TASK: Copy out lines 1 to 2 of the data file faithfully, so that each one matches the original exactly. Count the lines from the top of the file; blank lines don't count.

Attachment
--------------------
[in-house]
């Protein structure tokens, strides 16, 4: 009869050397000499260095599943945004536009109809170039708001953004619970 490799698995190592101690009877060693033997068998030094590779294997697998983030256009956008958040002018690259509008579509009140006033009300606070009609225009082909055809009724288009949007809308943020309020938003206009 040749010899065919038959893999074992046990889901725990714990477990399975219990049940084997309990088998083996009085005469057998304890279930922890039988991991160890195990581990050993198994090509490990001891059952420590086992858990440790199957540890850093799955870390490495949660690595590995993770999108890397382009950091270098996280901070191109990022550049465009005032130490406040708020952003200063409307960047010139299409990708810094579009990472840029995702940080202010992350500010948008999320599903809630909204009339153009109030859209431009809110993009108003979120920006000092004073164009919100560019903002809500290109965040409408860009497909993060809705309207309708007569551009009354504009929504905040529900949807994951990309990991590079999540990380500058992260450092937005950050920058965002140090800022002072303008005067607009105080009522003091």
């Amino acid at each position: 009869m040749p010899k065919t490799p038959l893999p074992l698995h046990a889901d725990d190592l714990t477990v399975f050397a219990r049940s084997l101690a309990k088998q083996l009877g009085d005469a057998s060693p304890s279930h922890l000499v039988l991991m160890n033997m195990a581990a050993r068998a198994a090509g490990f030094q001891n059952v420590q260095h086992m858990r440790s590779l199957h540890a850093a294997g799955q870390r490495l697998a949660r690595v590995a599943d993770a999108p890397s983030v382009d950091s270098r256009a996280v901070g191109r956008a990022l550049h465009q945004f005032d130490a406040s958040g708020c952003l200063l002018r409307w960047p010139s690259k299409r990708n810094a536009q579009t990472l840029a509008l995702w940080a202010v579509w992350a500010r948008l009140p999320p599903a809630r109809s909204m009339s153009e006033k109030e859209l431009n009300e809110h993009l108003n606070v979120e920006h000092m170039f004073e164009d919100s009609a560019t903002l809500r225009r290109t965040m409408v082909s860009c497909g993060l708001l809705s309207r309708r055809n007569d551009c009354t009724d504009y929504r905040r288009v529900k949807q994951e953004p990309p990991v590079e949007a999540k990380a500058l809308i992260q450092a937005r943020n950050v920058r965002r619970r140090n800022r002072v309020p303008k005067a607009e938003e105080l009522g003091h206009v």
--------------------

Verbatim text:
[in-house]
């Protein structure tokens, strides 16, 4: 009869050397000499260095599943945004536009109809170039708001953004619970 490799698995190592101690009877060693033997068998030094590779294997697998983030256009956008958040002018690259509008579509009140006033009300606070009609225009082909055809009724288009949007809308943020309020938003206009 040749010899065919038959893999074992046990889901725990714990477990399975219990049940084997309990088998083996009085005469057998304890279930922890039988991991160890195990581990050993198994090509490990001891059952420590086992858990440790199957540890850093799955870390490495949660690595590995993770999108890397382009950091270098996280901070191109990022550049465009005032130490406040708020952003200063409307960047010139299409990708810094579009990472840029995702940080202010992350500010948008999320599903809630909204009339153009109030859209431009809110993009108003979120920006000092004073164009919100560019903002809500290109965040409408860009497909993060809705309207309708007569551009009354504009929504905040529900949807994951990309990991590079999540990380500058992260450092937005950050920058965002140090800022002072303008005067607009105080009522003091």